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May 26, 2023Read More
Describe yourself to the Admissions Committee and to your future classmates using six images and corresponding captions. Your uploaded PDF should contain all of the following elements:
Note: Your visuals may include photos, infographics, drawings, or any other images that best describe you. Your document must be uploaded as a single PDF. The essay cannot be sent in physical form or be linked to a website.
The images you choose here matter more than the text, so choose carefully, but creatively. Look for the 6 images that capture you and your passions/life/dreams/personality as closely as possible. This is not the time to play it safe. Most people show images of family, friends, travel, school, career, and hobbies and doing that is perfectly fine. But don’t be afraid to think out of the box: the images don’t all have to show you; they don’t have to (probably shouldn’t) include posed, group shots or typical tourist photos (or God forbid baby photos), they don’t have to show people at all (they could show objects, places, people or ideas that matter most to you), and as Stern notes they can be “infographics, drawings” (perhaps by you). You can use the sequence of the images to create a narrative (not necessarily chronological) or thematic statement. Your visual skill is not being evaluated here; your ability to shrewdly and authentically capture yourself and ‘make an impression’ very definitely is. The one-sentence caption should not be merely factual informative (‘My ex, Galveston, last July’) but should help the admissions reader understand what the key word/selection criterion was and why it matters to you (e.g., ‘I love my dog Buster’). The 3-sentence introduction or overview can be where you pull together the strands that the 6 images represent: do these 6 snapshots of your varied life share some non-obvious theme? Explore these connections in these 3 sentences. In other words, using this overview to write: ‘Who I am is best summed up by my love for family, friends, chocolate, good grades, and my firearm collection’ would constitute a major fail.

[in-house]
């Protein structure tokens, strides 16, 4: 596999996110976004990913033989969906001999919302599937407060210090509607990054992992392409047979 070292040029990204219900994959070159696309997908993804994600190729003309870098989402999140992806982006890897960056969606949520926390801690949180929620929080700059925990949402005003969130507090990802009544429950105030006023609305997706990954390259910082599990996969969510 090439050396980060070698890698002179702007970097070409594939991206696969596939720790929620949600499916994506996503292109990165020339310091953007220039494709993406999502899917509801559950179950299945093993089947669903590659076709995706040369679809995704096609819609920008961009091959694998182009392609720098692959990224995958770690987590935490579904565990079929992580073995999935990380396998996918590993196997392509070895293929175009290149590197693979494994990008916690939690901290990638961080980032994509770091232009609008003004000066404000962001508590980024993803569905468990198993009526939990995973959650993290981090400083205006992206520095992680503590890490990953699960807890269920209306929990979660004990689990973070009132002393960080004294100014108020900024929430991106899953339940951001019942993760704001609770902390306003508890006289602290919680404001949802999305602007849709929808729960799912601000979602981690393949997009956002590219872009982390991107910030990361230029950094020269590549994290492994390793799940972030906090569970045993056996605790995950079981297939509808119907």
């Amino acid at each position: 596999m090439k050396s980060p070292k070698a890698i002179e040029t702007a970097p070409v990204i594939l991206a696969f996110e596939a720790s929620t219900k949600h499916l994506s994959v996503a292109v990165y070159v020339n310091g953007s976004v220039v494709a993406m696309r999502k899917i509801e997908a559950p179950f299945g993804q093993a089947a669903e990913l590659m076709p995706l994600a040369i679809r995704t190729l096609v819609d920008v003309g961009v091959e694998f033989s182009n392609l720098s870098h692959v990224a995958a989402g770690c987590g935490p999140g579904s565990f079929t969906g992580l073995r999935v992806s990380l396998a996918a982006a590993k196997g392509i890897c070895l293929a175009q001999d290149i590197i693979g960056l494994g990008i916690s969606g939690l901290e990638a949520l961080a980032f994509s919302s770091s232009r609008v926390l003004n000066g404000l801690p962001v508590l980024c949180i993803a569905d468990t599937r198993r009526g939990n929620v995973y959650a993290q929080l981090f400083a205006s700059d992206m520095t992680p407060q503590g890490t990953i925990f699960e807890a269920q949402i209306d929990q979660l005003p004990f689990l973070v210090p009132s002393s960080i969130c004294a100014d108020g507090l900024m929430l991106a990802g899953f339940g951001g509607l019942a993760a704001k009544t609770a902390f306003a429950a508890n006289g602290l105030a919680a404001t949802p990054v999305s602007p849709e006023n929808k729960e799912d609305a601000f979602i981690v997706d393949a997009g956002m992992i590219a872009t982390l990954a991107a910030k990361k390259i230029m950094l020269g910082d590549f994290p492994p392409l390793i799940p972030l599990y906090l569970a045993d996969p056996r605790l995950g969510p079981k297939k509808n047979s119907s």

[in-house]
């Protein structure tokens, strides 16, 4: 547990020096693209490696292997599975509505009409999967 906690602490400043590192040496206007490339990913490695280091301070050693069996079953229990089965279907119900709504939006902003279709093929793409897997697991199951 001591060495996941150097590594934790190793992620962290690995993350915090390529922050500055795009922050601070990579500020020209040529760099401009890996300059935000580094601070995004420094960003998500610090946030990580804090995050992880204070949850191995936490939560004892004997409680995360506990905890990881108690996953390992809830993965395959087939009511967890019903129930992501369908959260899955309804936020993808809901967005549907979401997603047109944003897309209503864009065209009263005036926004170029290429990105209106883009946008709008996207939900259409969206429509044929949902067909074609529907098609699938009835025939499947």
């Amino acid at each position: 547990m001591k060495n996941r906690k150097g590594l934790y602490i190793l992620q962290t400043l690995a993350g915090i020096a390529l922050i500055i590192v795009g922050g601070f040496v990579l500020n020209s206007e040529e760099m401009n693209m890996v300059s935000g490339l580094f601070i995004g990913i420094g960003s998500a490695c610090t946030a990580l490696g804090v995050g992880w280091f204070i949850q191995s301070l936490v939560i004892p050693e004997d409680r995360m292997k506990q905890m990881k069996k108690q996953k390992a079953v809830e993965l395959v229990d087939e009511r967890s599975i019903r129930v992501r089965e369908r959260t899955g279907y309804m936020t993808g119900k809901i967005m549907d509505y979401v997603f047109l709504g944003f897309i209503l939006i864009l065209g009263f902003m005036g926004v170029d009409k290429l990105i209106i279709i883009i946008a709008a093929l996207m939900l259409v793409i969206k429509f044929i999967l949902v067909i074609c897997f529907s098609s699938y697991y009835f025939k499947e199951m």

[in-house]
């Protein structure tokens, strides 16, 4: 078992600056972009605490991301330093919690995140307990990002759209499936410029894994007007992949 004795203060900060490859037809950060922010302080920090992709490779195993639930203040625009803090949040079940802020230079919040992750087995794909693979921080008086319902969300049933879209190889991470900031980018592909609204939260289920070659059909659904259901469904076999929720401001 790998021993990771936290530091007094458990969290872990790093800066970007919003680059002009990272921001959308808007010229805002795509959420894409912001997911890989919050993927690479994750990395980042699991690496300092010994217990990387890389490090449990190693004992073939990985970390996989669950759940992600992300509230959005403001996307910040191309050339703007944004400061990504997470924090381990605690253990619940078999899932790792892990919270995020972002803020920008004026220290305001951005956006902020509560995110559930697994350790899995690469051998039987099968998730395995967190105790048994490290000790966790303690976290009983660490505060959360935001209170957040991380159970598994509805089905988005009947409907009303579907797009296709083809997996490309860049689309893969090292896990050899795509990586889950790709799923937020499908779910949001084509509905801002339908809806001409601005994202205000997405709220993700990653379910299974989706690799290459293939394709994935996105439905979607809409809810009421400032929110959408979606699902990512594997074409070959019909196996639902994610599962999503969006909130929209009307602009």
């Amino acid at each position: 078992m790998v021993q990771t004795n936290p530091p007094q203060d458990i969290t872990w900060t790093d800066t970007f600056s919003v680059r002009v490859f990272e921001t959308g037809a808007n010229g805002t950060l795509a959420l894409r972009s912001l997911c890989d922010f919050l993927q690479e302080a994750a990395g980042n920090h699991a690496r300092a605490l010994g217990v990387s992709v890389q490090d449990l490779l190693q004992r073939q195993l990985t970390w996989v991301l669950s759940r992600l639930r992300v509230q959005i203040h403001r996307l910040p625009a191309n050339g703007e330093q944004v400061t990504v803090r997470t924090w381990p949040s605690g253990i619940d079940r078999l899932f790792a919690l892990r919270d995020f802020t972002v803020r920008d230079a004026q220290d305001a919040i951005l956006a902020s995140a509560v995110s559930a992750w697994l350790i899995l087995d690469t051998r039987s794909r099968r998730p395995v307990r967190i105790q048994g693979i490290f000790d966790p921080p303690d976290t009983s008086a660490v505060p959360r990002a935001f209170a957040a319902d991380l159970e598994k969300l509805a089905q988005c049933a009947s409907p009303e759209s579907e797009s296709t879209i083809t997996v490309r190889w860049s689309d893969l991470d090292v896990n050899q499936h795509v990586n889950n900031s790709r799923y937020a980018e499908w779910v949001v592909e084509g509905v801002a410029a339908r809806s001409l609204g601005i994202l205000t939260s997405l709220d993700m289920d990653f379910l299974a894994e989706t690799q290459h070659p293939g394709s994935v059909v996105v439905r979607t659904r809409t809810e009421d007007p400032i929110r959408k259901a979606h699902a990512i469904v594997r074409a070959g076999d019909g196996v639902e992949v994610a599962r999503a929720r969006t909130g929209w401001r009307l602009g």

(250 word maximum, double-spaced, 12-point font)
Please provide any additional information that you would like to bring to the attention of the Admissions Committee. This may include current or past gaps in employment, further explanation of your undergraduate record or self-reported academic transcript(s), plans to retake the GMAT, GRE, Executive Assessment, IELTS or TOEFL, or any other relevant information.
Stern gives you examples of the kinds of content you might include here: “current or past gaps in employment, further explanation of your undergraduate record or self-reported academic transcript(s), plans to retake the GMAT, GRE, Executive Assessment, IELTS or TOEFL.” These fall under the rubric of ‘extenuating circumstances’ – stuff you need to explain to keep Stern from drawing their own conclusions about some question mark in your profile. But Stern’s language (“any additional information,” “any other relevant information”) is quite broad, so if you have no extenuating circumstance to explain, by all means use this essay for anything of value that might impress the committee or show them another side of you. “Of value”: don’t write about your stamp collection, the chili contest you won when you were twelve, the marvelous PowerPoint you produced for your boss, or about anything that is already discussed elsewhere in the application.
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